0 1 2 3 4 5 6 7 8 ... 1023
Next trunk page # of branch pages Page numbers for branch pages

It is important to note that only the pages on the trunk of the freelist contain pointers to other pages. The branch pages contain no data whatsoever. The fact that the branch pages are completely blank allows for an important optimization in the paging layer. When a branch page is removed from the freelist to be reused, it is not necessary to write the original content of that page into the rollback journal. The branch page contained no data to begin with, so there is no need to restore the page in the event of a rollback. Similarly, when a page is not longer needed and is added to the freelist as a branch page, it is not necessary to write the content of that page into the database file. Again, the page contains no real data so it is not necessary to record the content of that page. By reducing the amount of disk I/O required, these two optimizations allow some database operations to go four to six times faster than they would otherwise.

4.0   The Schema Layer

The schema layer implements an SQL database on top of one or more b-trees and keeps track of the root page numbers for all b-trees. Where the b-tree layer provides only unformatted data storage with a unique key, the schema layer allows each entry to contain multiple columns. The schema layer also allows indices and non-unique key values.

The schema layer implements two separate data storage abstractions: tables and indices. Each table and each index uses its own b-tree but they use the b-tree capabilities in different ways. For a table, the b-tree key is a unique 4-byte integer and the b-tree data is the content of the table row, encoded so that columns can be separately extracted. For indices, the b-tree key varies in size depending on the size of the fields being indexed and the b-tree data is empty.

4.1   SQL Table Implementation Details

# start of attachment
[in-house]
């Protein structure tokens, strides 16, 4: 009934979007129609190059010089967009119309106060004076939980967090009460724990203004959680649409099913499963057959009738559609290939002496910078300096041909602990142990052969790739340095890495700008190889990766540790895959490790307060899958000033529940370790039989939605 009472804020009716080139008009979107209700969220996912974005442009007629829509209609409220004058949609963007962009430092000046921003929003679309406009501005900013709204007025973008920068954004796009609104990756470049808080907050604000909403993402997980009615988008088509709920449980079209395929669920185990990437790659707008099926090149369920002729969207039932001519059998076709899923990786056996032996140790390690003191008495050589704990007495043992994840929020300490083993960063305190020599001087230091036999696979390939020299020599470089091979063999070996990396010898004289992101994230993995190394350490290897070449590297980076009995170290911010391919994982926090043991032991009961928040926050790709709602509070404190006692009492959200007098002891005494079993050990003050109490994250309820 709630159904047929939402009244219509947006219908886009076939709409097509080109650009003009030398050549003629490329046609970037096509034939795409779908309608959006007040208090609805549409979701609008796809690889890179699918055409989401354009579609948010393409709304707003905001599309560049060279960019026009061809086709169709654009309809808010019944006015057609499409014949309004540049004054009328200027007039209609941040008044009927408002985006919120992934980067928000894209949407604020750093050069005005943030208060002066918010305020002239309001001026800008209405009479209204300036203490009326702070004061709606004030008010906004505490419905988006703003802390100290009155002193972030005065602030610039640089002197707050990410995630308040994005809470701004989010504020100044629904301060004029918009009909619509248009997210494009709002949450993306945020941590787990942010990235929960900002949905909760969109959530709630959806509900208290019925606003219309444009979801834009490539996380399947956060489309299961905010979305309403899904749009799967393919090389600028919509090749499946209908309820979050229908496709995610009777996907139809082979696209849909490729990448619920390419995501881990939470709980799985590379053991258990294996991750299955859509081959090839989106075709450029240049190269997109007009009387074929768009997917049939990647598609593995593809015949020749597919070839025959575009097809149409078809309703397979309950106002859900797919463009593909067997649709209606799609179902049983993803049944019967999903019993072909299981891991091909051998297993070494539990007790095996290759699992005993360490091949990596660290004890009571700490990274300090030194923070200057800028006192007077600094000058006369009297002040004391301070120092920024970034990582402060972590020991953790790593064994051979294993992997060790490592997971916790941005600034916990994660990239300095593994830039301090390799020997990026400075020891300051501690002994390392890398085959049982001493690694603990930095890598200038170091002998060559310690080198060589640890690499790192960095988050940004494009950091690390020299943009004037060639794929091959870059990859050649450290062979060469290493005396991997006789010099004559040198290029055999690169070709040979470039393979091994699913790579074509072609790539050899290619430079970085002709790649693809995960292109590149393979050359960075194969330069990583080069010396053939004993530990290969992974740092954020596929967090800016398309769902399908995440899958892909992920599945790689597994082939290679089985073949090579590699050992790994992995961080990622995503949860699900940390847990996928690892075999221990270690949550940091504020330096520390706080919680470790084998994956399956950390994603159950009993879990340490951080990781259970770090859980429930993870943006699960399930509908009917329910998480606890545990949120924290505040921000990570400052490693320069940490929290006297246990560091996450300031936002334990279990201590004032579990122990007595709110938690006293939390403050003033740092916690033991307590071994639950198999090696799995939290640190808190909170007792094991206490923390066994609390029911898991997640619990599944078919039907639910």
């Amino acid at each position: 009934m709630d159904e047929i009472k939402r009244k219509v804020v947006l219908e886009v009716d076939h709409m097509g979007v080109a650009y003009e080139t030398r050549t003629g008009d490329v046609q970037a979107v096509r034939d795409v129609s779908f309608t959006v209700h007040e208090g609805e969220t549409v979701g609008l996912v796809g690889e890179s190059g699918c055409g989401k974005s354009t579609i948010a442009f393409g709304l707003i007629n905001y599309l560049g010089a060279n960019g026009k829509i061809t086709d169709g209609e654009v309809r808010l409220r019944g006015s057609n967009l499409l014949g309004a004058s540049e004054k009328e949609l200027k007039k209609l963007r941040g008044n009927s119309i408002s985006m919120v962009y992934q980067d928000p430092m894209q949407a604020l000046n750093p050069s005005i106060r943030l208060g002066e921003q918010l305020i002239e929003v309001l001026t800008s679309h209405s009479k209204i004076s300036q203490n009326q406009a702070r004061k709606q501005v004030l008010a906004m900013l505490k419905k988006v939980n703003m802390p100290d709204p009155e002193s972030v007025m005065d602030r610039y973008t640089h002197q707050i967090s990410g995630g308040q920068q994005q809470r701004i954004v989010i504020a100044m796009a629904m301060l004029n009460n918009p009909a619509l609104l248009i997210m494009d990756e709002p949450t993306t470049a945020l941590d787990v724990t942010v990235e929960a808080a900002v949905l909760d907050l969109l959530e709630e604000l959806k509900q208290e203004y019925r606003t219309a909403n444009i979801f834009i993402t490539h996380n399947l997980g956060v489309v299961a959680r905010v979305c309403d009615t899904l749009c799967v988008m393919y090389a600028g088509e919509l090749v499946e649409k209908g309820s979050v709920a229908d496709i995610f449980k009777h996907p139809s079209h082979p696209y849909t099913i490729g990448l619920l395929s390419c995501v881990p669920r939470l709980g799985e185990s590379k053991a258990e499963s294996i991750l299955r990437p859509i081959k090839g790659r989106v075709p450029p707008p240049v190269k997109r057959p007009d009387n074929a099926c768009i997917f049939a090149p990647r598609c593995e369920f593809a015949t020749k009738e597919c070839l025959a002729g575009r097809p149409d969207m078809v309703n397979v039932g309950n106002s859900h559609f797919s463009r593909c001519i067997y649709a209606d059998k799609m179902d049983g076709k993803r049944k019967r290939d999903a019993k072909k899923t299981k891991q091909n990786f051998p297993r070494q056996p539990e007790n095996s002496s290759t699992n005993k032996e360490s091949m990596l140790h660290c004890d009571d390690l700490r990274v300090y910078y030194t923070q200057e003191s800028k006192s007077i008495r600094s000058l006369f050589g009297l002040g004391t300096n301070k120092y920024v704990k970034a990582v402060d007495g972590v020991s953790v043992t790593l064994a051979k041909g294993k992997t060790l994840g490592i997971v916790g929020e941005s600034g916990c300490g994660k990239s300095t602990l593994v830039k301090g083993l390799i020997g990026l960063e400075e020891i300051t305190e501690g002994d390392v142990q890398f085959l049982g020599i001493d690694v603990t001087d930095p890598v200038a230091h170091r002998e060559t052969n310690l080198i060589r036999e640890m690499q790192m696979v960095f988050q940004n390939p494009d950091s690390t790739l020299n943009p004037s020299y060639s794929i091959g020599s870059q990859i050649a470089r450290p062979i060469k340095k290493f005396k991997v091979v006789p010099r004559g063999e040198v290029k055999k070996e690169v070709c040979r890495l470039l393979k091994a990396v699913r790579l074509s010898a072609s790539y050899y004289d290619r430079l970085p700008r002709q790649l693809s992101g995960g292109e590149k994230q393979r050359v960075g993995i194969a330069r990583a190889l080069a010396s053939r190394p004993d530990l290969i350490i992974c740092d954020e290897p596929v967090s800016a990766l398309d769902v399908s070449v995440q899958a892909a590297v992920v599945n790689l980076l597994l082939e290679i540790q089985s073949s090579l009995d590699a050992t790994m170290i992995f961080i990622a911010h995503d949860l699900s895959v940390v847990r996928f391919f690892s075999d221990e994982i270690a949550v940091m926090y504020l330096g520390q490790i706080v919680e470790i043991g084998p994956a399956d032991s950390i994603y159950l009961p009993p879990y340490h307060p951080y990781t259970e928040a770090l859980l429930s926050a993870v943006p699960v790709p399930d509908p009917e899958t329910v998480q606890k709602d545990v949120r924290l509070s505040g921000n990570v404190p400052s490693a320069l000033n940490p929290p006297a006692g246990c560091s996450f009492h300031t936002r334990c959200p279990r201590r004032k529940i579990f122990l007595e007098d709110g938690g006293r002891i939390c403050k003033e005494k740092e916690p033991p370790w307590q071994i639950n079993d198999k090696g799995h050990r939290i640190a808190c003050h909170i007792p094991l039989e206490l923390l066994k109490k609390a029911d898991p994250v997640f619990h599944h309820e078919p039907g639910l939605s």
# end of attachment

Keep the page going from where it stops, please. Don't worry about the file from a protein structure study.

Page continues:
Each row of an SQL table is stored in a single b-tree entry. The b-tree key is a 4-byte big-endian integer that is the ROWID or INTEGER PRIMARY KEY for that table row. The key is stored in a big-endian format so that keys will sort in numerical order using memcmp() function.

The content of a table row is stored in the data portion of the corresponding b-tree table. The content is encoded to allow individual columns of the row to be extracted as necessary. Assuming that the table has N columns, the content is encoded as N+1 offsets followed by N column values, as follows:

offset 0 offset 1 ... offset N-1 offset N value 0 value 1 ... value N-1

The offsets can be either 8-bit, 16-bit, or 24-bit integers depending on how much data is to be stored. If the total size of the content is less than 256 bytes then 8-bit offsets are used. If the total size of the b-tree data is less than 65536 then 16-bit offsets are used. 24-bit offsets are used otherwise. Offsets are always little-endian, which means that the least significant byte occurs first.

Data is stored as a nul-terminated string. Any empty string consists of just the nul terminator. A NULL value is an empty string with no nul-terminator. Thus a NULL value occupies zero bytes and an empty string occupies 1 byte.

Column values are stored in the order that they appear in the CREATE TABLE statement. The offsets at the beginning of the record contain the byte index of the corresponding column value. Thus, Offset 0 contains the byte index for Value 0, Offset 1 contains the byte offset of Value 1, and so forth. The number of bytes in a column value can always be found by subtracting offsets. This allows NULLs to be recovered from the record unabiguously.

Most columns are stored in the b-tree data as described above. The one exception is column that has type INTEGER PRIMARY KEY. INTEGER PRIMARY KEY columns correspond to the 4-byte b-tree key. When an SQL statement attempts to read the INTEGER PRIMARY KEY, the 4-byte b-tree key is read rather than information out of the b-tree data. But there is still an Offset associated with the INTEGER PRIMARY KEY, just like any other column. But the Value associated with that offset is always NULL.

4.2   SQL Index Implementation Details

SQL indices are implement using a b-tree in which the key is used but the data is always empty. The purpose of an index is to map one or more column values into the ROWID for the table entry that contains those column values.

Each b-tree in an index consists of one or more column values followed by a 4-byte ROWID. Each column value is nul-terminated (even NULL values) and begins with a single character that indicates the datatype for that column value. Only three datatypes are supported: NULL, Number, and Text. NULL values are encoded as the character 'a' followed by the nul terminator. Numbers are encoded as the character 'b' followed by a string that has been crafted so that sorting the string using memcmp() will sort the corresponding numbers in numerical order. (See the sqliteRealToSortable() function in util.c of the SQLite sources for additional information on this encoding.) Numbers are also nul-terminated. Text values consists of the character 'c' followed by a copy of the text string and a nul-terminator. These encoding rules result in NULLs being sorted first, followed by numerical values in numerical order, followed by text values in lexigraphical order.